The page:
25th Anniversary blog series: 1997 – Scenario Planning: Managing for the Future
The first edition of this appeared in 1997. It was an immediate success for a number of reasons.
It spoke from the practitioner’s point of view, opening up what had been a rather mysterious subject, the province of consultants.
It collected together many of the seminal papers describing methods and tools, and had examples of scenarios produced and used by real organisations.
It described “what works and what does not”.
It emphasised using scenarios in real organisations for strategy, for public engagement and for team building, and methods of communication of the scenarios for different roles.
Its use in Business Schools that teach scenario planning as part of strategy was widespread, leading to reprints right through to the latest reprint of the 2nd (2006) edition in 2014.
What has changed since the 1st edition was published? (or perhaps, what is the same?)
In 1997, writing and publishing a book was hard – word processing was less developed, handling of graphics was limited, emailing versions for comment was laborious. In 2015, some authors are taking advantage to produce a pdf for online payment, but many still rely on the publisher using the same tools as in 1997.
Organisations such as the World Economic Forum, the Millennium Group, as well as Shell and the National Intelligence Council have developed and published scenarios addressing arrange of issues. The use of Internet means that these are available world-wide for use by organisations in their strategic thinking. In 1997, the availability of much of this information was still through personal collections, or by the copying services such as that at the British Library.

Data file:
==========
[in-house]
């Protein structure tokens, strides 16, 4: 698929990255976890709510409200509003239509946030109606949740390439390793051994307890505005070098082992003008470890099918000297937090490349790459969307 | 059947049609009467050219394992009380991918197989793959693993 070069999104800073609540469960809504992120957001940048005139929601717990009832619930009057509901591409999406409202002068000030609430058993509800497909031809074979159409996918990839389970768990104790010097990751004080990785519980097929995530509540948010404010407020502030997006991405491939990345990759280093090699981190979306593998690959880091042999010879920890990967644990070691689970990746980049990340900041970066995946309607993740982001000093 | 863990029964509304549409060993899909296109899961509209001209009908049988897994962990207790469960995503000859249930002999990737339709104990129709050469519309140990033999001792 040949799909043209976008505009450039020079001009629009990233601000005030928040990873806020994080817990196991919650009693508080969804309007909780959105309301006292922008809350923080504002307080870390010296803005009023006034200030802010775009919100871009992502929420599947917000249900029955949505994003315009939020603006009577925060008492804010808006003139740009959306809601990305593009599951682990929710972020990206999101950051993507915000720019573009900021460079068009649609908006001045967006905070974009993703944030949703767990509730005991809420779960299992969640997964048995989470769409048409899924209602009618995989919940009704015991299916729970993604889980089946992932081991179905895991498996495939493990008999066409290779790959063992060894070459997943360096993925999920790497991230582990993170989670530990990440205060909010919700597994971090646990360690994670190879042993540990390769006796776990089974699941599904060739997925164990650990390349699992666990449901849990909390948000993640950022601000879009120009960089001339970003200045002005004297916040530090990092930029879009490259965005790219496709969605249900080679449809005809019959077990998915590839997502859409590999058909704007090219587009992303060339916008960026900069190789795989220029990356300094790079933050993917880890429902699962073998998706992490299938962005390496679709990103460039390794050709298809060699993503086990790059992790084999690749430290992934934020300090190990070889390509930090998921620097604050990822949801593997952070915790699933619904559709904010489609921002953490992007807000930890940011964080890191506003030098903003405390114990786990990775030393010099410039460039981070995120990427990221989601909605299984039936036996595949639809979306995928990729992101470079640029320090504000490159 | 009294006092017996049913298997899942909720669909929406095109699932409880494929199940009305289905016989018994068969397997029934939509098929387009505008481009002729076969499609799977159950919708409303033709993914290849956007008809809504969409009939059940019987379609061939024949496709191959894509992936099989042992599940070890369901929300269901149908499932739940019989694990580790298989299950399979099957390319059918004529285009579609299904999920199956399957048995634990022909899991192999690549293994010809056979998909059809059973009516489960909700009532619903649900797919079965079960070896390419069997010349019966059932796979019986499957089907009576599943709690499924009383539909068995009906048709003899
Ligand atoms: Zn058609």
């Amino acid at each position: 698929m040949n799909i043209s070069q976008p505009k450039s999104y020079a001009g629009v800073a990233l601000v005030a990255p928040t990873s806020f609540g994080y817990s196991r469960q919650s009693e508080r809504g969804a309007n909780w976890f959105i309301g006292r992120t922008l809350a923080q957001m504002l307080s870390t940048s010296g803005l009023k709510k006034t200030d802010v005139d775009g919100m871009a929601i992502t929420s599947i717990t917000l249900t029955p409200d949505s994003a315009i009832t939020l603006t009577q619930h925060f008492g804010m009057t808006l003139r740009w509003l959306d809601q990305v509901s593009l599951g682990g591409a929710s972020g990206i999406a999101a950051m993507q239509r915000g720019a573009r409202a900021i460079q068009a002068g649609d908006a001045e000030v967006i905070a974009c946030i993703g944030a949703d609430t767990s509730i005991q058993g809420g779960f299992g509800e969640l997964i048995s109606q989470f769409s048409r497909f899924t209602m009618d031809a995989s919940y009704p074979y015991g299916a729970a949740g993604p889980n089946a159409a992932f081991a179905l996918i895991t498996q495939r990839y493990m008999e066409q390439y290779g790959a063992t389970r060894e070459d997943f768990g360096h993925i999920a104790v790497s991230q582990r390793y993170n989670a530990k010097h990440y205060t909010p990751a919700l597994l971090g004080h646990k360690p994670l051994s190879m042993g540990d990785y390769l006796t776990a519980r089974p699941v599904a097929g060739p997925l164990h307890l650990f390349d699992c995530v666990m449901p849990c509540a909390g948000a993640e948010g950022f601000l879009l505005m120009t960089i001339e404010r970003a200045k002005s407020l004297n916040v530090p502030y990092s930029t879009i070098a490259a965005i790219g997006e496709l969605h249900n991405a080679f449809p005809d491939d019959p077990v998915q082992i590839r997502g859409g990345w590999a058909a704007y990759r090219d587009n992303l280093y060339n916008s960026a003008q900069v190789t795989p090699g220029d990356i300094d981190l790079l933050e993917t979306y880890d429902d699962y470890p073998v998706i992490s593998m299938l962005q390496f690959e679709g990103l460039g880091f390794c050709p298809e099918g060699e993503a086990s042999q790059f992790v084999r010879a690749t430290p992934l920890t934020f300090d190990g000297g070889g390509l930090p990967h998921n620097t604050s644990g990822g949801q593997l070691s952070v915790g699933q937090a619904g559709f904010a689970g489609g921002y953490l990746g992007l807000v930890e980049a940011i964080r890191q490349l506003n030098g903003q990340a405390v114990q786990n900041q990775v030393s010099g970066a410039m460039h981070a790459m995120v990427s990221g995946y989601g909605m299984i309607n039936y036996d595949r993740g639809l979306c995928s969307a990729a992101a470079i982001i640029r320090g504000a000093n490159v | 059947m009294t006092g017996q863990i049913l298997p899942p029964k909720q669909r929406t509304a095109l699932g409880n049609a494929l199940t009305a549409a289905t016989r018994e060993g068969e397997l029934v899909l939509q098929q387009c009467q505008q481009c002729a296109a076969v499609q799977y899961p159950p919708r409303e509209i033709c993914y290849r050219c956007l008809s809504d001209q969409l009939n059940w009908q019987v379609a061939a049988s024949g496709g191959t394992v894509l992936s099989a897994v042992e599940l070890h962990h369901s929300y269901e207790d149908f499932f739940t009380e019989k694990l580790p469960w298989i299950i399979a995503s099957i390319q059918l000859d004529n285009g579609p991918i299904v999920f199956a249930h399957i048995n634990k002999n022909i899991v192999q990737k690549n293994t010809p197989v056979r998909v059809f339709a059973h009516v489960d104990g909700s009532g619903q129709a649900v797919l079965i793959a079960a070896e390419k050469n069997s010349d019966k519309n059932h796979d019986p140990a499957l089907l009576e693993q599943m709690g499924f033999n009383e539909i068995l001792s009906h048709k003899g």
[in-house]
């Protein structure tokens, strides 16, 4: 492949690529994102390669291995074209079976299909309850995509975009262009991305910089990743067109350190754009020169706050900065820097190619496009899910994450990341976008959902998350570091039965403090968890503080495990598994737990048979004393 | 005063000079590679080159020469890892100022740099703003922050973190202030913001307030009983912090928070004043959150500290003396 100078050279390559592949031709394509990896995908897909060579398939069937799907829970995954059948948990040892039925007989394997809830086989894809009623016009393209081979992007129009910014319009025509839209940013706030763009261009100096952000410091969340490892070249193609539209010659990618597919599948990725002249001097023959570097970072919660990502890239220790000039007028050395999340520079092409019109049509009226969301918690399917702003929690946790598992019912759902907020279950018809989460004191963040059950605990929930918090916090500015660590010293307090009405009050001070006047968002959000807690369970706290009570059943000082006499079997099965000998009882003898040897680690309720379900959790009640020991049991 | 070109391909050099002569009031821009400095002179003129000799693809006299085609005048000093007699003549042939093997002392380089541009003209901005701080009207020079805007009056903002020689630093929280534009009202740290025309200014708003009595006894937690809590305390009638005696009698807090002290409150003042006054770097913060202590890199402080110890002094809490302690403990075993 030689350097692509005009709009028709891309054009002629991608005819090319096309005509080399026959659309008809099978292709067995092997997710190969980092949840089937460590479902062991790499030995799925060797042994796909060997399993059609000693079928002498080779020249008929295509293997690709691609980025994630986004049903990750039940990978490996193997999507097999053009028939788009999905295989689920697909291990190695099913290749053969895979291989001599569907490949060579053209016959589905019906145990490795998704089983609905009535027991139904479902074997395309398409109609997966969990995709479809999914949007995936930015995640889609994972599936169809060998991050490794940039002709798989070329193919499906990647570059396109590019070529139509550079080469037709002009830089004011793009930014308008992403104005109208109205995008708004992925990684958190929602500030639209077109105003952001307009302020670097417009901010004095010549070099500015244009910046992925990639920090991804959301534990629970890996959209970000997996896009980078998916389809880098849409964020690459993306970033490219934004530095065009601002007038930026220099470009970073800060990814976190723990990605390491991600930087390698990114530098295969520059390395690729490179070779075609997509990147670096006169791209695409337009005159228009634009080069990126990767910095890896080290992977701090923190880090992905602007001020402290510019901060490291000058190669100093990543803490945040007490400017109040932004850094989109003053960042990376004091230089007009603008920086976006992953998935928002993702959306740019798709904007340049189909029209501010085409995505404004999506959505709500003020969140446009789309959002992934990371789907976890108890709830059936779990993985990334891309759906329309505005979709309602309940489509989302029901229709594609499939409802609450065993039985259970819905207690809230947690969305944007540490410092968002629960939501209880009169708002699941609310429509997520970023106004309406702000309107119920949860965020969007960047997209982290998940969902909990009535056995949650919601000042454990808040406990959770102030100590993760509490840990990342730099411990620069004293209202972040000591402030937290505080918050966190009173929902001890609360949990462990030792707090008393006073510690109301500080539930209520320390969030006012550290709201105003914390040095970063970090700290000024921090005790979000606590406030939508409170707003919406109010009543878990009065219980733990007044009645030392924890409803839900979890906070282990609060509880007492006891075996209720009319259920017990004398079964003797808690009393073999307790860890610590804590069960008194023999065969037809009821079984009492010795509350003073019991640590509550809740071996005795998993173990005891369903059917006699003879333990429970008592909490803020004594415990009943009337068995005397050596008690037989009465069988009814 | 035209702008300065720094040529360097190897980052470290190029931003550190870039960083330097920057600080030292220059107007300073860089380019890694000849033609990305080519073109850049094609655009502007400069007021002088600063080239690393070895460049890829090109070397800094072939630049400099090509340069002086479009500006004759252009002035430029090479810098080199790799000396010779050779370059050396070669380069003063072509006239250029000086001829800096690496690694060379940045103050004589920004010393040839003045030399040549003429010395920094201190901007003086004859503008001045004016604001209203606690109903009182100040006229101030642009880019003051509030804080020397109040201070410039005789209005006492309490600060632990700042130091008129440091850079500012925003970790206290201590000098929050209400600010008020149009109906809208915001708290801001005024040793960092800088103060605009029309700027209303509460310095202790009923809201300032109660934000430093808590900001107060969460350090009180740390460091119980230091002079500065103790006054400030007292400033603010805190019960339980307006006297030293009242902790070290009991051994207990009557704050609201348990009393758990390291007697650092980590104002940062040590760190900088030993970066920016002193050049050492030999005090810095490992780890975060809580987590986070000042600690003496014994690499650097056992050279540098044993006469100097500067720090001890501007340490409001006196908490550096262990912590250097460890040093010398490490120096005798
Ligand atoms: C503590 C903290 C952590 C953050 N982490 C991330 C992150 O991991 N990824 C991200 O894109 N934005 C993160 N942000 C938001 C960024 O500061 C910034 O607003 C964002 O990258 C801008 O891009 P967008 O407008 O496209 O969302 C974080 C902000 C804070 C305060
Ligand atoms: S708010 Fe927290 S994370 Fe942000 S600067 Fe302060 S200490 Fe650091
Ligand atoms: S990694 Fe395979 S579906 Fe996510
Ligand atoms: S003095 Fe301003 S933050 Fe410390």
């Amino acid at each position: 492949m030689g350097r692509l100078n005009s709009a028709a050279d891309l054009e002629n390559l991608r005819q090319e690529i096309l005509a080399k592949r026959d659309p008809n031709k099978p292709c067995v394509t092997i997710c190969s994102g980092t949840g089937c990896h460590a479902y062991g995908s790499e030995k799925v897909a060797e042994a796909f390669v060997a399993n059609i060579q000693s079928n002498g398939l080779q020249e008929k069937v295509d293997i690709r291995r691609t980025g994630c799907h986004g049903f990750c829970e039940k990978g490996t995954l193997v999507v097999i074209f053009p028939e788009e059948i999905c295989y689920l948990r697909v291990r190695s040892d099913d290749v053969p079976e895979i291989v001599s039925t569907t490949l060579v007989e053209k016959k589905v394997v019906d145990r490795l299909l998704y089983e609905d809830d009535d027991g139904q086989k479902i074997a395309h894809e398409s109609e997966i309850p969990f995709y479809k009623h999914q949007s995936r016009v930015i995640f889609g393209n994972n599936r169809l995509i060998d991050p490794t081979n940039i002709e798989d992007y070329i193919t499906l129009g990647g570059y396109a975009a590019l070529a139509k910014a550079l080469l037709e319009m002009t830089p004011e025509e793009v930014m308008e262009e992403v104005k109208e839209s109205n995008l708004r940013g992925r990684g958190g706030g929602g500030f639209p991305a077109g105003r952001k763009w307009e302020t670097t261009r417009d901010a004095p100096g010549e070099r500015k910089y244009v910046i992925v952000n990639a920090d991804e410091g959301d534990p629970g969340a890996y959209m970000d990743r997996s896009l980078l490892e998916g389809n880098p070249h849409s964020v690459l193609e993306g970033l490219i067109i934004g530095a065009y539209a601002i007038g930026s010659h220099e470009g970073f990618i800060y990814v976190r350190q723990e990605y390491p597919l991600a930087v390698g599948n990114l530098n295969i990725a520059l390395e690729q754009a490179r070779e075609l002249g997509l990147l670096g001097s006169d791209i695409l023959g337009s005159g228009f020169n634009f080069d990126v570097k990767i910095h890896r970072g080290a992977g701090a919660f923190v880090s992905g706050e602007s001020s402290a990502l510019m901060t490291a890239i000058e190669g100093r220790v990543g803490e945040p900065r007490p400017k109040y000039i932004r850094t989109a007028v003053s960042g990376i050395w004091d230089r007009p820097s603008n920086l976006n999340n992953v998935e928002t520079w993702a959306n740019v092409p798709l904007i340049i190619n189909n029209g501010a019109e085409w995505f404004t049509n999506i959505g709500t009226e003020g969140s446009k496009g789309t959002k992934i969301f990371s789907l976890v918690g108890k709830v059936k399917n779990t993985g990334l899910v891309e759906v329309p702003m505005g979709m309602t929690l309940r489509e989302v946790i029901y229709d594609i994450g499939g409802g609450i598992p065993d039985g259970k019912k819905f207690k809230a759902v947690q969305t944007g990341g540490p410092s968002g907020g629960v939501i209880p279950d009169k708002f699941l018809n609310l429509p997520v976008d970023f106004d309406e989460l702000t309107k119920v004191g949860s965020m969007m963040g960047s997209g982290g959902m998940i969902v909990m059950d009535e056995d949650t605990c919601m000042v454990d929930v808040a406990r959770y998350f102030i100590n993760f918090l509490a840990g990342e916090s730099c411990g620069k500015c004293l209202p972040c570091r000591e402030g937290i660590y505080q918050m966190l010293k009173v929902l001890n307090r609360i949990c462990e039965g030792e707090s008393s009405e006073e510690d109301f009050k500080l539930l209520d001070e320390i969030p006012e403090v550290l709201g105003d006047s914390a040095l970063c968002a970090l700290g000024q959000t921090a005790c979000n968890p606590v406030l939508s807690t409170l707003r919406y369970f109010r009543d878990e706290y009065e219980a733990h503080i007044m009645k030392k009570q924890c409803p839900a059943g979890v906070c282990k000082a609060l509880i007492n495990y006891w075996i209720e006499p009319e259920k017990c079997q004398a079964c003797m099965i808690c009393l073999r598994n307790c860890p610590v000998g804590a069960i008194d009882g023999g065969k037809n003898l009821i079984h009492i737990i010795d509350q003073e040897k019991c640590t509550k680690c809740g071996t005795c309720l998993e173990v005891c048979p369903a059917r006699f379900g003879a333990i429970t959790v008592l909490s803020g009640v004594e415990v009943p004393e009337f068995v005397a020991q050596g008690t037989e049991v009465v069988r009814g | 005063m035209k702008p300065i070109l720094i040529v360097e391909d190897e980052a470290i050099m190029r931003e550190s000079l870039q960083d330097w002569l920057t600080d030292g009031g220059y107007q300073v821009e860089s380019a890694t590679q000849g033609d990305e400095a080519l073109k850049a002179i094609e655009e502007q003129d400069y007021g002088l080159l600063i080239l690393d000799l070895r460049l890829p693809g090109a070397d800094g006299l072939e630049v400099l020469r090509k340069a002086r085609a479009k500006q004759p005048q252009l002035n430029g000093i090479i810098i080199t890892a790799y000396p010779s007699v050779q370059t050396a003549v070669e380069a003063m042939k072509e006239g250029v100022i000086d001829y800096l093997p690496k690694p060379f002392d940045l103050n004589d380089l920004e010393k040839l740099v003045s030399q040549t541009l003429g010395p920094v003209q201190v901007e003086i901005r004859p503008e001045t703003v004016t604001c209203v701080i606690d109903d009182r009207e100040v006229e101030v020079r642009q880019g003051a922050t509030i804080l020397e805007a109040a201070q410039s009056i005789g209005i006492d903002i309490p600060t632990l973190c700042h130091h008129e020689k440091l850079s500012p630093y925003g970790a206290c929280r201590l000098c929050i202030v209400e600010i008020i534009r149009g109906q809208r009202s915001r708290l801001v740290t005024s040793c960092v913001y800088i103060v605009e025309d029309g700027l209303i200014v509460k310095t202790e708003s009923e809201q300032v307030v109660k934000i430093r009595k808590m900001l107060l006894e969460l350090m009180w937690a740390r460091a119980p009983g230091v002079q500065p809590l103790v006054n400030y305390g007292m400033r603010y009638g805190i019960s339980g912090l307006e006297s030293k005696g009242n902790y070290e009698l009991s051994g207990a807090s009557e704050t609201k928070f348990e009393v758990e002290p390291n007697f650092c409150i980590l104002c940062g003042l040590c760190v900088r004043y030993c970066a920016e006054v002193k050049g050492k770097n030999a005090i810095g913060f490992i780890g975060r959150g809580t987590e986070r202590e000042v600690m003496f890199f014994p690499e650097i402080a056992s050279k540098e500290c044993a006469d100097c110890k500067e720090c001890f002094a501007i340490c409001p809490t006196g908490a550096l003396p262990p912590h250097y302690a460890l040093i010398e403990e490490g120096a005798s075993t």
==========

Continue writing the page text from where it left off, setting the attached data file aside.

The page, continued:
Since then there have been many books on scenario planning, mostly describing a single method as used by consultants: many of these are excellent. Many Business Schools teach scenario planning as part of strategy – while ignoring methods and tools for futures thinking developed since 1997.
Organisations have changed their shape – strategy groups and corporate plans are unrecognisable from 1997. But the stimulus for a future thinking exercise is still often a new CEO or Chairman, rather than it being built into strategic thinking.
At a recent symposium on “advances in scenario planning”, we concluded that while many of the ancillary processes to scenario planning such as data gathering and analysis, and use of collaborative tools for crowd engagement, are radically changed from 1997, the core processes of and around scenario thinking have not changed. The capability to create the right environment for the right discussion remains the core of scenario planning.
Written by Gill Ringland.